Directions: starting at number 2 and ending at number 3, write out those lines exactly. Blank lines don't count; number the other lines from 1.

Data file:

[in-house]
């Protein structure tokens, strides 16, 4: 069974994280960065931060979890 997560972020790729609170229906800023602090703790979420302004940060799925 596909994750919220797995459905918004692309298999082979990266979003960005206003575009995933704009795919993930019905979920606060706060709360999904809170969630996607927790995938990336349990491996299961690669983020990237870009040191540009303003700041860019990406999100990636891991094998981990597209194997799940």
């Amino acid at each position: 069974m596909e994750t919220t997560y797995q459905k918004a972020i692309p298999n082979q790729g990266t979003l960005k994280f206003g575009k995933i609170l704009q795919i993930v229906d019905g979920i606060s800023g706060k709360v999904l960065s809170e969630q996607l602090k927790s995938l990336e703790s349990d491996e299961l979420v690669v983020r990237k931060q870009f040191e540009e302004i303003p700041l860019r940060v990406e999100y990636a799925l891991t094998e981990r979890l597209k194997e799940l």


């Protein structure tokens, strides 16, 4: 069974994280960065931060979890 997560972020790729609170229906800023602090703790979420302004940060799925 596909994750919220797995459905918004692309298999082979990266979003960005206003575009995933704009795919993930019905979920606060706060709360999904809170969630996607927790995938990336349990491996299961690669983020990237870009040191540009303003700041860019990406999100990636891991094998981990597209194997799940």
């Amino acid at each position: 069974m596909e994750t919220t997560y797995q459905k918004a972020i692309p298999n082979q790729g990266t979003l960005k994280f206003g575009k995933i609170l704009q795919i993930v229906d019905g979920i606060s800023g706060k709360v999904l960065s809170e969630q996607l602090k927790s995938l990336e703790s349990d491996e299961l979420v690669v983020r990237k931060q870009f040191e540009e302004i303003p700041l860019r940060v990406e999100y990636a799925l891991t094998e981990r979890l597209k194997e799940l």